Scrum is an agile framework that uses sprints and daily meetings (also known as Scrum ceremonies) at intervals to address distinct portions or a set amount of work within a project during its life cycle. There are three leading roles in Scrum: the Scrum master (the leader), the product owner (who could be the client), and the scrum team members (the individuals developing the product).
The Kanban method is based on the visual display of current tasks, future tasks, and completed tasks on a kanban board. The visual display’s main advantage is that it assists agile team members not only in seeing where their tasks are, but also other tasks related to their project.
As the name implies, the lean development method aims to keep a project trimmed by discouraging waste. This helps to keep the system clutter-free while improving the flow of value. Other popular agile methodologies with agile practices are eXtreme Programming, Crystal, Scrumban, and the Dynamic System Development Method (DSDM). There are even some advocates of agnostic agile, a framework that prioritizes what’s best for the software development project, rather than a specific agile methodology.
Even though diverse teams may implement the agile approach differently, some necessary steps should be included:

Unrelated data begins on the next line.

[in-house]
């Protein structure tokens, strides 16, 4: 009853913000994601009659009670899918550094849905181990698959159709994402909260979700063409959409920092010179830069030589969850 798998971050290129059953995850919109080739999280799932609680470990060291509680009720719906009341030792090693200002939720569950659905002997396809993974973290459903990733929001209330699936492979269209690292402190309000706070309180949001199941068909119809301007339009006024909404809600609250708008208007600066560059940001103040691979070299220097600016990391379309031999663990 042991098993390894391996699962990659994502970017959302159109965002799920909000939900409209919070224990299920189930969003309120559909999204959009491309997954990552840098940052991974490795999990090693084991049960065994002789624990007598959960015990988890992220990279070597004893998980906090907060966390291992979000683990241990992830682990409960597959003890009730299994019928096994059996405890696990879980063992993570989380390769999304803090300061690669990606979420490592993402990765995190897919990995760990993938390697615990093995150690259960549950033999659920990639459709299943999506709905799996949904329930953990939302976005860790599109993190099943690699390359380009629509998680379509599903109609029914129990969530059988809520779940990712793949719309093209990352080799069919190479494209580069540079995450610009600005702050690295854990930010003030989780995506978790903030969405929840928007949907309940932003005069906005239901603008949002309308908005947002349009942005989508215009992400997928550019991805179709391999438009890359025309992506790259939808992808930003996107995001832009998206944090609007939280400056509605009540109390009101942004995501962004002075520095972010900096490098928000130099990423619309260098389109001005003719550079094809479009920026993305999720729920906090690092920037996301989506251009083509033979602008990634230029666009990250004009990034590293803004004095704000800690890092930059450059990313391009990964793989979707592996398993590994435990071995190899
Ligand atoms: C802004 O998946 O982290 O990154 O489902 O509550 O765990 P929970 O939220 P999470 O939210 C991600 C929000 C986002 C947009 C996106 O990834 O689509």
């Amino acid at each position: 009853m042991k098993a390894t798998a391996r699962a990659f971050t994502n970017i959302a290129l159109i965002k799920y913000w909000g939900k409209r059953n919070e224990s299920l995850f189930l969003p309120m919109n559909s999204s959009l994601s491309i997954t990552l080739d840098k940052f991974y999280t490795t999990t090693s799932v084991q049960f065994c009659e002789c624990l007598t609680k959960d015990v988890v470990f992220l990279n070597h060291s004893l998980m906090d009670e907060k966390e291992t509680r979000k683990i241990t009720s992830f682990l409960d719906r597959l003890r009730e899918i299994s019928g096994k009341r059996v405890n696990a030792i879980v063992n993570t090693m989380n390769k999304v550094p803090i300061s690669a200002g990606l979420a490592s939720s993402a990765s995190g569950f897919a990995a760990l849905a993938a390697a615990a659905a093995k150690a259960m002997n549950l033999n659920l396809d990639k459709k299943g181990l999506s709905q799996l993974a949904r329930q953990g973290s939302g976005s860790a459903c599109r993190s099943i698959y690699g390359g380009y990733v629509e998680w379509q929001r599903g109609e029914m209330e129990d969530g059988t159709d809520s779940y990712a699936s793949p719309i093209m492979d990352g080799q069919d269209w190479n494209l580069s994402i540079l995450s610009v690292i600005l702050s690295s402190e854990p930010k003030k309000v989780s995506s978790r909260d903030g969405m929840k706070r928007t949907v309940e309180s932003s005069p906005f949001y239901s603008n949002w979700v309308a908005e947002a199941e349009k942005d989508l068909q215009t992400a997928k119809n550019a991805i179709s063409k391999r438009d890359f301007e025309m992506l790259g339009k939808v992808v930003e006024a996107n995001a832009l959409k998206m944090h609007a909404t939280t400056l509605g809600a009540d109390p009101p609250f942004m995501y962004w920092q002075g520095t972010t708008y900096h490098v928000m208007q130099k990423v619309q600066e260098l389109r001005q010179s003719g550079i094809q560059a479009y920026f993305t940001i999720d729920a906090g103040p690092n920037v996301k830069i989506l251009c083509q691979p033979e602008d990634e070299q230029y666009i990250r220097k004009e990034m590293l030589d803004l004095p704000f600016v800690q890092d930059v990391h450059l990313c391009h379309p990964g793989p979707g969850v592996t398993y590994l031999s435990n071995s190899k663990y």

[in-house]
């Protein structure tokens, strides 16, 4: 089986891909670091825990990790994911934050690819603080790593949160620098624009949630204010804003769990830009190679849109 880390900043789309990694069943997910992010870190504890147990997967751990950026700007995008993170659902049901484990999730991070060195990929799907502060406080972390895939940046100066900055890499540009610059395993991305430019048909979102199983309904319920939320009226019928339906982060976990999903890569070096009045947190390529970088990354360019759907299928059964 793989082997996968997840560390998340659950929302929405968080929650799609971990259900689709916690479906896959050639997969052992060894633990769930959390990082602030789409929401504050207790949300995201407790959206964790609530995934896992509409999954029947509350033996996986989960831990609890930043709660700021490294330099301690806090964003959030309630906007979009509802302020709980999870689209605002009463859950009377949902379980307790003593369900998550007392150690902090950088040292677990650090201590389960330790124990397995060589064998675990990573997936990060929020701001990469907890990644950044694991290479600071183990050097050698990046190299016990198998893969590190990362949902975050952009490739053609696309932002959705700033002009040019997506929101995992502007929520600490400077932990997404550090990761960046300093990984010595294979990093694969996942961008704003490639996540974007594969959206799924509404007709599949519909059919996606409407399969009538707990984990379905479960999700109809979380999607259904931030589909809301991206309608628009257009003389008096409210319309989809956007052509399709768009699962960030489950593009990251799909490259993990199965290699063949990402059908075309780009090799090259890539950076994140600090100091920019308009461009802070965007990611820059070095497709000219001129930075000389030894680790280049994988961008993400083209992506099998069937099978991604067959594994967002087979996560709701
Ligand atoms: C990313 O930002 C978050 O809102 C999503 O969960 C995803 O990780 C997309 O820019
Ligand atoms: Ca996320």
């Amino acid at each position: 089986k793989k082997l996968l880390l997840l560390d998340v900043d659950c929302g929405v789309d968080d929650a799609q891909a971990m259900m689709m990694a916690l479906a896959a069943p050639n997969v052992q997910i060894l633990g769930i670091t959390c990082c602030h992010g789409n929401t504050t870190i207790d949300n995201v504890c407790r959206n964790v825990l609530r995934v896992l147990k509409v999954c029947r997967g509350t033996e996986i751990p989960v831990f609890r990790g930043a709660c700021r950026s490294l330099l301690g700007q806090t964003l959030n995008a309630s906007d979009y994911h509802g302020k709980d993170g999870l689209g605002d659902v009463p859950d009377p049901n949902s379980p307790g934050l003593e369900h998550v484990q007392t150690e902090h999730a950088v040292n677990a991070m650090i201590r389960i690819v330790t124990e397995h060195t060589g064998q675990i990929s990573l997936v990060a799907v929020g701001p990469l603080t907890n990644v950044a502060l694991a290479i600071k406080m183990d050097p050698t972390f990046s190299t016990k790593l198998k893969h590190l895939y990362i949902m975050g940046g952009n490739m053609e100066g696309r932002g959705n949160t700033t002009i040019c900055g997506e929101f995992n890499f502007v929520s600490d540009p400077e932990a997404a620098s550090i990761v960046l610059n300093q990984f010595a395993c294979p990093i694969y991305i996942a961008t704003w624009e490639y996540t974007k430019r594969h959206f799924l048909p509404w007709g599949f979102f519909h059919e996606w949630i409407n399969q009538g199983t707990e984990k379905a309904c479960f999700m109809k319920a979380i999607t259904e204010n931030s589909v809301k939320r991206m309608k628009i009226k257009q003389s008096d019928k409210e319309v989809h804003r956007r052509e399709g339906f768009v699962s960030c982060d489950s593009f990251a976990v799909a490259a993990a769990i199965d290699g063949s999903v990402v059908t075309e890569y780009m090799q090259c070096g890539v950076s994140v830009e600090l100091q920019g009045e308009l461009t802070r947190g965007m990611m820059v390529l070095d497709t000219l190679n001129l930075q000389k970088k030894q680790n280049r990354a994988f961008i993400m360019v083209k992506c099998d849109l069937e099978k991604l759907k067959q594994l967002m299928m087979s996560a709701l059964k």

All stakeholders need to understand the goals and values of a project by the time the project begins. Elements that need to be understood include the scope of the project and its various components. This is achieved by creating a roadmap that will contain all the deliverables needed to create the final product.
Another idea that needs to be clear at the planning phase is the estimated timeline for releases. During each sprint, stakeholders convene at a sprint planning meeting to discuss the task ahead, how team goals will be achieved, and what needs to change.
The daily stand-up meetings are for team members to discuss the previous day’s achievements and the plans for the present day. If there are any delays anticipated, the team deals with such issues in these meetings.